CAPE TOWN - "An increase in the Value Added Tax rate may be the easiest way for the government to find the money it so desperately needs," says Eugene du Plessis, director for tax at Grant Thornton.
Du Plessis notes the National Treasury's big challenge which seems to be a continuous growing funding gap in its budget from a shrinking pool of resources.
Du Plessis said,"Given the amount of revenue that can be gained from a relatively small increase in the VAT rate, the Treasury would definitely consider this. However, the fact remains that this will hit the poorest the hardest. Given the weak economic conditions, alongside with the stubbornly high unemployment rate, the government may not be keen to consider this option".
He said that one of the ways to soften a VAT increase on the poor is to increase the basket of VAT-exempt goods, and expanding the current basic foodstuffs.
"The other way is to introduce a dual VAT system, where luxury goods are taxed at a higher rate. This may be a good idea in theory, but practically it would be a major administrative burden for both the suppliers of goods and services, as well as SARS that will have to police the implementation of the system," the tax expert said.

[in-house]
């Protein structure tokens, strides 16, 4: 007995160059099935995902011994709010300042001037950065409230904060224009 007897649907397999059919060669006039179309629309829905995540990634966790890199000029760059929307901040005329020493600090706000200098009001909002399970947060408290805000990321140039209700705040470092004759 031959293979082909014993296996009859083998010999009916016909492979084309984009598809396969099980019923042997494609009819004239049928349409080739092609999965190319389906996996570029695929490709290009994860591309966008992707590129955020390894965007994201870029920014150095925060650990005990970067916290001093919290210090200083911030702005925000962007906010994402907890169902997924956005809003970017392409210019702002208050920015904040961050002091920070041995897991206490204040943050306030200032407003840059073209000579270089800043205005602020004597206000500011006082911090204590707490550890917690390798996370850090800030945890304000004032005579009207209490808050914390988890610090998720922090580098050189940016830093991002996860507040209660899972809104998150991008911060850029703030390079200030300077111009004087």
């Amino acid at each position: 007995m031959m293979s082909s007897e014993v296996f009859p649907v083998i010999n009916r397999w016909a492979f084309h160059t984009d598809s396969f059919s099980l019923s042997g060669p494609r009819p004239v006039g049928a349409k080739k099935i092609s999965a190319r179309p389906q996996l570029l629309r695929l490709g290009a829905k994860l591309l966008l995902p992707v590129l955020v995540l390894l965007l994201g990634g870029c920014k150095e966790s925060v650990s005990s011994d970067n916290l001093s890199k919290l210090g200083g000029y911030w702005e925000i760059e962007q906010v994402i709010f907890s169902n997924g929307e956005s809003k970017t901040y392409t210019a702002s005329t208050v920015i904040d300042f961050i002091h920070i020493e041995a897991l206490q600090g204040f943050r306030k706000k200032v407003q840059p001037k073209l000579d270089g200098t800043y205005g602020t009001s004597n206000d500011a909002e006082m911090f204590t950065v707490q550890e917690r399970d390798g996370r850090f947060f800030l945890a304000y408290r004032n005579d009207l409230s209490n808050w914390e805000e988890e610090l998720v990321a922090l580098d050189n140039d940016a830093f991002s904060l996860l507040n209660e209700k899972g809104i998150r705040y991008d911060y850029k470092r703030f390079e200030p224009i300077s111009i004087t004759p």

Du Plessis believes that increasing the company tax rate would also not be a preferred option for the Treasury. "Unfortunately for the wealthier, the biggest changes in the budget is probably going to affect the higher taxpayers the most, in the form of higher income taxes, as well as less relief from bracket creep," said Du Plessis.
Neil Roets, CEO of Debt Rescue said, "The next hammer blow to strike consumers will be finance minister Malusi Gigaba’s budget speech on February 21, during which he is expected to announce radical steps to plug the government’s R50-billion plus budget hole through increased taxes and possibly even a higher VAT rate".
-BUSINESS REPORT ONLINE